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The Conservatives' Misguided Plan to Force Balance in Colorado's College Classrooms

According to the Rocky Mountain News, the Colorado Commission on Higher Education and top Republican state legislators are preparing to introduce new legislation next term to counter the liberal bias of faculty and administrators at schools like mine. While the bill has not been finished yet, the paper reports that it "would require Colorado colleges and universities to seek more conservatives in faculty hiring, more classics in the curriculum and more "intellectual pluralism" among campus speakers."

Colorado Governor Bill Owens, who attended the meeting where officials discussed the plan, has spoken out about the shortage of Republicans among our state's political science professors. However, there is no doubt that the proposal is also intended to address bias among historians as well.

The conservative activist David Horowitz, who also attended the meeting, has helped create a group entitled Students for Academic Freedom. They have drafted an Academic Bill of Rights that will serve as the basis of the Colorado proposal. It specifically states that, "Curricula and reading lists in the humanities and social sciences will respect the uncertainty and unsettled character of all human knowledge in these areas and provide students with dissenting sources and viewpoints. While teachers are and should be free to pursue their own findings and perspectives in presenting their views, they should consider and make their students aware of other viewpoints."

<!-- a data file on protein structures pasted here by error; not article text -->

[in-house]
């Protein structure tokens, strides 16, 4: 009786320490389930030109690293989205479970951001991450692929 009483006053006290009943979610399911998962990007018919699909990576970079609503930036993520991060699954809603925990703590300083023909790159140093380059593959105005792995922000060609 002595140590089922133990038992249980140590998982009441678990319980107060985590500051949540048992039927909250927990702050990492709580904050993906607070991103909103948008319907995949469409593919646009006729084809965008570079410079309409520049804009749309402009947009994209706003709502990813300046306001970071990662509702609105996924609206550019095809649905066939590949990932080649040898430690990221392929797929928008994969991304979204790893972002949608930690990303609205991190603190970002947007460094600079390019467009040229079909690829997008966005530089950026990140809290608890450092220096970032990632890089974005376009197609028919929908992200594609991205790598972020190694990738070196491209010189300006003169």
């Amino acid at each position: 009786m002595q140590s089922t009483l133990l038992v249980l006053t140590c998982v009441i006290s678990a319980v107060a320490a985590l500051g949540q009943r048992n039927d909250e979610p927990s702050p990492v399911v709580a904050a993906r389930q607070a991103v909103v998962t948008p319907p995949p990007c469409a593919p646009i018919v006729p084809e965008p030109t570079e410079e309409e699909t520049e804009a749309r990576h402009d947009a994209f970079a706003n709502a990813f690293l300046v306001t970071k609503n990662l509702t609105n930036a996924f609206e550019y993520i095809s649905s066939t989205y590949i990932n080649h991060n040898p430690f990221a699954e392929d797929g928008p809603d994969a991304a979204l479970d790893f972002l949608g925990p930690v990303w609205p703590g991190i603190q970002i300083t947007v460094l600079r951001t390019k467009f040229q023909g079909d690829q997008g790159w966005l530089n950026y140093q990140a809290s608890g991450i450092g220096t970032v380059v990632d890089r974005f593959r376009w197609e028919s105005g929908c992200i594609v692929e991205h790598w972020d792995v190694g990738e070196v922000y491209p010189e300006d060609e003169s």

The members of the Colorado Commission on Higher Education are my ultimate supervisors. The State Legislature represents the people of Colorado, who are my employers. Most people do not contradict their superiors in public. However, like the students who David Horowitz has organized, I possess academic freedom and am grateful for it every time I step in front of a classroom. Conveniently, my use of academic freedom in this instance only reinforces the perceived need for this plan since the fact that I think this proposal is a bad idea obviously makes me part of the problem.

But this is the History News Network, not a Colorado Commission on Higher Education meeting. Rather than write about the problems with this bill with respect to academic freedom, I want to use my experience as a history teacher to explain why this plan would be completely unworkable if applied to my discipline.

Conservatives who want to change history teaching through this kind of legislation don't really care about promoting a diversity of opinions. The Students for Academic Freedom motto is "You can't get a good education if they're only telling you half the story." They ought to understand that there are more than two sides to any historical argument.

Consider the causes of the American Revolution. The American Revolution had both immediate and underlying causes. The immediate causes were events like the Boston Massacre and the British Parliament's passage of the Intolerable Acts after the Boston Tea Party. Underlying causes included the ongoing struggle between colonial legislatures and royal governors, as well as the development of distinct American economic interests over the course of the 1700s.